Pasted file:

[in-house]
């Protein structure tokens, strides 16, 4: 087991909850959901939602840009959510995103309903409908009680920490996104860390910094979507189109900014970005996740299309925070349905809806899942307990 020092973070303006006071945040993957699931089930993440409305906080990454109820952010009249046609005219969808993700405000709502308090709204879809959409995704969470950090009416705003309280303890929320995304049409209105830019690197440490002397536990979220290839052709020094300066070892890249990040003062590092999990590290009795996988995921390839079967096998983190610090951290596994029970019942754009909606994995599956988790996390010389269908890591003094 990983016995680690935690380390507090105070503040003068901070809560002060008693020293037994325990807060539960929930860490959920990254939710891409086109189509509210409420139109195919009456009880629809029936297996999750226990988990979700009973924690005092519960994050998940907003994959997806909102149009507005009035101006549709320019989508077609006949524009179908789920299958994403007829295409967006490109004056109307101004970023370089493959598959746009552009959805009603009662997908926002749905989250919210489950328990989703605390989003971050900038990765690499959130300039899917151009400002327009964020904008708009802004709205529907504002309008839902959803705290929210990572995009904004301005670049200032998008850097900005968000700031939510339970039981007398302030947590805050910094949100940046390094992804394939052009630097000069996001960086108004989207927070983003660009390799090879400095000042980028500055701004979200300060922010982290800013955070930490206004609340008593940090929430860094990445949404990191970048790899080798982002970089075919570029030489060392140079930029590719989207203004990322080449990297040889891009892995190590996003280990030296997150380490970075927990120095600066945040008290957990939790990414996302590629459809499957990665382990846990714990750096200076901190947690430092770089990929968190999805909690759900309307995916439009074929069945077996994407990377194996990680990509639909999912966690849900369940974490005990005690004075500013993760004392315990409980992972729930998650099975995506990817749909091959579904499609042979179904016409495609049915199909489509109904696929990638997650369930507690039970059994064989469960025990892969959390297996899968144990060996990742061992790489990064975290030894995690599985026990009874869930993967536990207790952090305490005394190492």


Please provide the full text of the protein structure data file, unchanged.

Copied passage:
[in-house]
């Protein structure tokens, strides 16, 4: 087991909850959901939602840009959510995103309903409908009680920490996104860390910094979507189109900014970005996740299309925070349905809806899942307990 020092973070303006006071945040993957699931089930993440409305906080990454109820952010009249046609005219969808993700405000709502308090709204879809959409995704969470950090009416705003309280303890929320995304049409209105830019690197440490002397536990979220290839052709020094300066070892890249990040003062590092999990590290009795996988995921390839079967096998983190610090951290596994029970019942754009909606994995599956988790996390010389269908890591003094 990983016995680690935690380390507090105070503040003068901070809560002060008693020293037994325990807060539960929930860490959920990254939710891409086109189509509210409420139109195919009456009880629809029936297996999750226990988990979700009973924690005092519960994050998940907003994959997806909102149009507005009035101006549709320019989508077609006949524009179908789920299958994403007829295409967006490109004056109307101004970023370089493959598959746009552009959805009603009662997908926002749905989250919210489950328990989703605390989003971050900038990765690499959130300039899917151009400002327009964020904008708009802004709205529907504002309008839902959803705290929210990572995009904004301005670049200032998008850097900005968000700031939510339970039981007398302030947590805050910094949100940046390094992804394939052009630097000069996001960086108004989207927070983003660009390799090879400095000042980028500055701004979200300060922010982290800013955070930490206004609340008593940090929430860094990445949404990191970048790899080798982002970089075919570029030489060392140079930029590719989207203004990322080449990297040889891009892995190590996003280990030296997150380490970075927990120095600066945040008290957990939790990414996302590629459809499957990665382990846990714990750096200076901190947690430092770089990929968190999805909690759900309307995916439009074929069945077996994407990377194996990680990509639909999912966690849900369940974490005990005690004075500013993760004392315990409980992972729930998650099975995506990817749909091959579904499609042979179904016409495609049915199909489509109904696929990638997650369930507690039970059994064989469960025990892969959390297996899968144990060996990742061992790489990064975290030894995690599985026990009874869930993967536990207790952090305490005394190492």